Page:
Reading time: 8 minutes
Alex S. Woodell
The tumor microenvironment (TME) is a desolate place. Nutrients are sparse, and living conditions are hostile for the resident cells. This poorly perfused, alien landscape is filled with leaky, tortuous vessels. The interstitial fluid pressure is high, severely compromising nutrient delivery mechanisms. It’s not a place any cell would call home.
Darkling beetles of the Namib Desert face a similar problem in a habitat where water is extremely hard to come by. These unique insects have developed micro-sized grooves on their forewings which allow them to harvest water from the air during the foggy morning hours. It’s a textbook example of resiliency. Much like these desert-dwellers, tumor cells must use adaptive and sometimes inventive methods to survive in the nutrient-depleted TME.
One such strategy involves increasing nutrient transporter expression. Amino acid and glucose transporters (LAT1 and GLUT1, respectively) are transcriptionally upregulated in proliferating tumor cells, thereby enhancing blood-borne nutrient uptake. Another route involves autophagy, a process that allows them to consume their own body parts (proteins, organelles) for energy. But perhaps most clever of all is their ability to bypass the bloodstream altogether and scavenge energy from other nearby sources, including their own kind; they literally eat their relatives alive.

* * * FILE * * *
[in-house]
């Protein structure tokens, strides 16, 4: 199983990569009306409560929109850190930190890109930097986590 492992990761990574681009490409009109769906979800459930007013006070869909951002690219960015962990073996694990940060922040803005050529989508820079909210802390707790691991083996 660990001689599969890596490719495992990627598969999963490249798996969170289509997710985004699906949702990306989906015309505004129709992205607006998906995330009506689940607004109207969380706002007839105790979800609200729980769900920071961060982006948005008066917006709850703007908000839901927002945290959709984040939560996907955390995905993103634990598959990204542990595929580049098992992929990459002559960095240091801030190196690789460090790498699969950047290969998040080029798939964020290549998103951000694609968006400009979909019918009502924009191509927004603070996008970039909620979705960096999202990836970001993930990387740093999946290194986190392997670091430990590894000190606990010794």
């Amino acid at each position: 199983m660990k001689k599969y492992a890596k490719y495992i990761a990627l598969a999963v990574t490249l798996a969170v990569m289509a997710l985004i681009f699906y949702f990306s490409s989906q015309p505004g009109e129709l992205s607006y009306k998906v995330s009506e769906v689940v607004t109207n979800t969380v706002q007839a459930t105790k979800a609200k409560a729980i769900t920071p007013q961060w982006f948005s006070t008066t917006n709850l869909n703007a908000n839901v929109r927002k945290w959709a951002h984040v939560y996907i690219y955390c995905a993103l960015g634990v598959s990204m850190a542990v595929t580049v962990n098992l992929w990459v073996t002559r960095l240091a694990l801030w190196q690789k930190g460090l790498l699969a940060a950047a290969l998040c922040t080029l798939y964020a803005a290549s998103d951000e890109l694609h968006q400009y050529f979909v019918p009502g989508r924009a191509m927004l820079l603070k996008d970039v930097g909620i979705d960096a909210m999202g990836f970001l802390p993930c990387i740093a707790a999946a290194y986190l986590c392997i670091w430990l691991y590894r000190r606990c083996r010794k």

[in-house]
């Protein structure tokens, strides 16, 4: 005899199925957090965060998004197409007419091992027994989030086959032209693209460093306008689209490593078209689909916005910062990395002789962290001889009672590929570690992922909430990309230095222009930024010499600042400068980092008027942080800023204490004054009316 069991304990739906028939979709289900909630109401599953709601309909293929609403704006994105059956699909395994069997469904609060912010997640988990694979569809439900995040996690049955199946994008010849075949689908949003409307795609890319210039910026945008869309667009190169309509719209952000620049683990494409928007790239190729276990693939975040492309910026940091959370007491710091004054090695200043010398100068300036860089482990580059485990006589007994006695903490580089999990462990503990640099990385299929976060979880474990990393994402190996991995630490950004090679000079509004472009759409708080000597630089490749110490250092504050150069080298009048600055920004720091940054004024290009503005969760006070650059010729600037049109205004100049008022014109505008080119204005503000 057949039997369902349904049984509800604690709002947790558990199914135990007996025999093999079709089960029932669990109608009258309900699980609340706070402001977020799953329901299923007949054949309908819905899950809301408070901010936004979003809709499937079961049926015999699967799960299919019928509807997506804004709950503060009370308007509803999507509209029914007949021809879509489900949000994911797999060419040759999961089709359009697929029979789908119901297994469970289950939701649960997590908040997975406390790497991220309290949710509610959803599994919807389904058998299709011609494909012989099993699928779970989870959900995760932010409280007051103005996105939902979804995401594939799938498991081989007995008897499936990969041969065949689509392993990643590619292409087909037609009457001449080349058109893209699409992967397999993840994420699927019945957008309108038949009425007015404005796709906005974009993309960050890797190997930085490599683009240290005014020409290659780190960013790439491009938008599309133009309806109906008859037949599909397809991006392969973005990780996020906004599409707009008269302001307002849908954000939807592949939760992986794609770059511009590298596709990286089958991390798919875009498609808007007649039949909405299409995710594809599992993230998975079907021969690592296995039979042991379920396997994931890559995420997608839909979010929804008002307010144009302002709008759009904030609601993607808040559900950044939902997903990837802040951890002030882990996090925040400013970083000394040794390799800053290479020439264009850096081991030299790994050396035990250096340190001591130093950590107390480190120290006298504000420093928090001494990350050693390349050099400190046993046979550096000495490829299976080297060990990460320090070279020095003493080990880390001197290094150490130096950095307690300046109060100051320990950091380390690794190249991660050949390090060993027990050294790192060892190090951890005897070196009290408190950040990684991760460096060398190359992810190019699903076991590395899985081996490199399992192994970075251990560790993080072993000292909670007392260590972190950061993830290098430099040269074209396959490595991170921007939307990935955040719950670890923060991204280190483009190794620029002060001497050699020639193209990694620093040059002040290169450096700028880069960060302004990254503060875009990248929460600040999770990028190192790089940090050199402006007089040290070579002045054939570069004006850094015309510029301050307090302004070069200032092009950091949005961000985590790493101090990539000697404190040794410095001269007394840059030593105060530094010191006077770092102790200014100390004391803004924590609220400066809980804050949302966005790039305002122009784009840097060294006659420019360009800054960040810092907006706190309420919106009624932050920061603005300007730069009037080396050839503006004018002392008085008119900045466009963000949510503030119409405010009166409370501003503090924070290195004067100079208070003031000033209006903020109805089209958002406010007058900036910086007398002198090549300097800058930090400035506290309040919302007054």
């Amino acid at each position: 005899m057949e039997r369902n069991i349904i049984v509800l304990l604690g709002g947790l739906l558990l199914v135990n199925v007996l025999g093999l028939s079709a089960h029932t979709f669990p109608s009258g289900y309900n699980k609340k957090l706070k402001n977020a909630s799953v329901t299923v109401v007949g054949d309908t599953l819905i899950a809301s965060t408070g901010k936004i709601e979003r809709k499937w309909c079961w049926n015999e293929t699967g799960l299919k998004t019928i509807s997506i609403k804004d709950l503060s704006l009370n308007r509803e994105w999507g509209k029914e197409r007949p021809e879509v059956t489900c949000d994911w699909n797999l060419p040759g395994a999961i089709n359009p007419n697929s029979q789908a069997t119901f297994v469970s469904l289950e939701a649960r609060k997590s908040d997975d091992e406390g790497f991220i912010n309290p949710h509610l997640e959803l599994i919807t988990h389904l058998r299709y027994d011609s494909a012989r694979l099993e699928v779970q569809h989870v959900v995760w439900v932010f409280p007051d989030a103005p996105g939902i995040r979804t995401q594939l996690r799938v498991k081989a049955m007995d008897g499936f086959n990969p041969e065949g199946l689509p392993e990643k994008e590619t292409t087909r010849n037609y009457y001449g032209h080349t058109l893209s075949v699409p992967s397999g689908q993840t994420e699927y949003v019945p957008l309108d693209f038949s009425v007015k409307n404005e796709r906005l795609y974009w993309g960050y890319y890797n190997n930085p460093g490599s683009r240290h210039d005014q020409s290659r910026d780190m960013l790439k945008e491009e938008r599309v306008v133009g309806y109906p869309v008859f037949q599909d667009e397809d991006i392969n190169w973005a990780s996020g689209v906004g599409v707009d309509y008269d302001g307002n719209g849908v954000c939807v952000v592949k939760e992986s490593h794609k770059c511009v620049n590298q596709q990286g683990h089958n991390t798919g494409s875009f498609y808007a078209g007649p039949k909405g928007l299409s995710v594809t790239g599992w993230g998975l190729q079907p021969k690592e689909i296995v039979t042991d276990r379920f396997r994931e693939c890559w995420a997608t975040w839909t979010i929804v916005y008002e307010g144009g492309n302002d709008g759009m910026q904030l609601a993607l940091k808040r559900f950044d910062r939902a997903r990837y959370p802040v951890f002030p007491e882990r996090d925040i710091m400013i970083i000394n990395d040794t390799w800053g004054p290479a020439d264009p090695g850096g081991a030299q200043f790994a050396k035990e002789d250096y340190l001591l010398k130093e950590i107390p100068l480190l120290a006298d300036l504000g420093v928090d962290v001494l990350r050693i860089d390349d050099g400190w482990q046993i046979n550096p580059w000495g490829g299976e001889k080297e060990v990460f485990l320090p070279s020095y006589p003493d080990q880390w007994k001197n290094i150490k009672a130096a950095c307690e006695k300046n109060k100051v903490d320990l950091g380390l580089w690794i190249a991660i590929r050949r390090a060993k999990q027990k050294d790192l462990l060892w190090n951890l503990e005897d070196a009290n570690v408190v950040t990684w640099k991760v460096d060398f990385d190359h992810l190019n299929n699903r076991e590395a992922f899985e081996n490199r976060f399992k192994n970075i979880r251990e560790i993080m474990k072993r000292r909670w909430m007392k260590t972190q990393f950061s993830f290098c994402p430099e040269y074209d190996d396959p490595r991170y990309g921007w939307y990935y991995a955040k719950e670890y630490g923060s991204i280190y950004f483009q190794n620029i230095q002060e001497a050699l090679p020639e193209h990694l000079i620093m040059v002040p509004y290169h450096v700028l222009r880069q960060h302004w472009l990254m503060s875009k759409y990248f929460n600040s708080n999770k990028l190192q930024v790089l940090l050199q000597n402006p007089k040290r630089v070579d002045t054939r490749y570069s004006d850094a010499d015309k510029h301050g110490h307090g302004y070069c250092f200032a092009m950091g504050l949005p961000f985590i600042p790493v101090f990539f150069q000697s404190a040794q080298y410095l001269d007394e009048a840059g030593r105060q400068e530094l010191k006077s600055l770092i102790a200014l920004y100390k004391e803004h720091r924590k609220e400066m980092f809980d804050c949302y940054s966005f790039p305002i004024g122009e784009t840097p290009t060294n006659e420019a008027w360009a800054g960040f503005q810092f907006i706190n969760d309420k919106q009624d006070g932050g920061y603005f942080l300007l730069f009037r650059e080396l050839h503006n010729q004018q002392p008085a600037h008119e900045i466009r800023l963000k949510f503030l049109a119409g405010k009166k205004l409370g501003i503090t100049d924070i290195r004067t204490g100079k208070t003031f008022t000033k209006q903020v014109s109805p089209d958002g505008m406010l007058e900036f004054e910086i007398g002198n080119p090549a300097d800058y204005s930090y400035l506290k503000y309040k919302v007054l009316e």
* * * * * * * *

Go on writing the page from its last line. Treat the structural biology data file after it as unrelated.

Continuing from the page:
Tonight’s performance, for your viewing and educational pleasure, presents the many faces of tumor scavenging in four acts. You are about to embark on an expedition that explores the eclectic palate of cancer as we uncover their secrets to survival. It will span the mundane to the macabre and bring you closer to understanding the menace and malfeasance of maleficent malignancies.
Our story begins deep in a forest canopy, following a small creature with a voracious appetite, much like its symbolic counterpart.
Act I – The Caterpillar
The unassuming caterpillar spends most of its life munching on leaves and flowering plants on its journey toward the chrysalis. In cellular biology, the extracellular matrix (ECM) can be thought of as a forest of collagen and glycoproteins that provide structural and biochemical support to the surrounding cells. ECM proteins are heavily glycosylated, providing a rich source of energy ripe for harvesting. Cancerous caterpillars consume these leafy ECM components not with a mouth but instead with a cellular gulp known as integrin-mediated endocytosis. Some of their favorite meals include morsels of fibronectin or laminin. First, the tasty bits are grasped by long integrin mandibles (α5β1 or α6β4, respectively) which are subsequently swallowed by the cell. The leafy bolus of food is then carried down the cellular esophagus (endosome) to the stomach (lysosome) where it is digested for energy.
This scavenging strategy is especially evident in pancreatic ductal adenocarcinoma and breast cancer, where abundant stromal cells overproduce ECM proteins, leading to a vegetative explosion of fibrosis. Tumor blood flow is quite low in these cancers, leading to low oxygen levels (hypoxia) and nutrient limitation; this necessitates scavenging of the lush ECM forests for survival.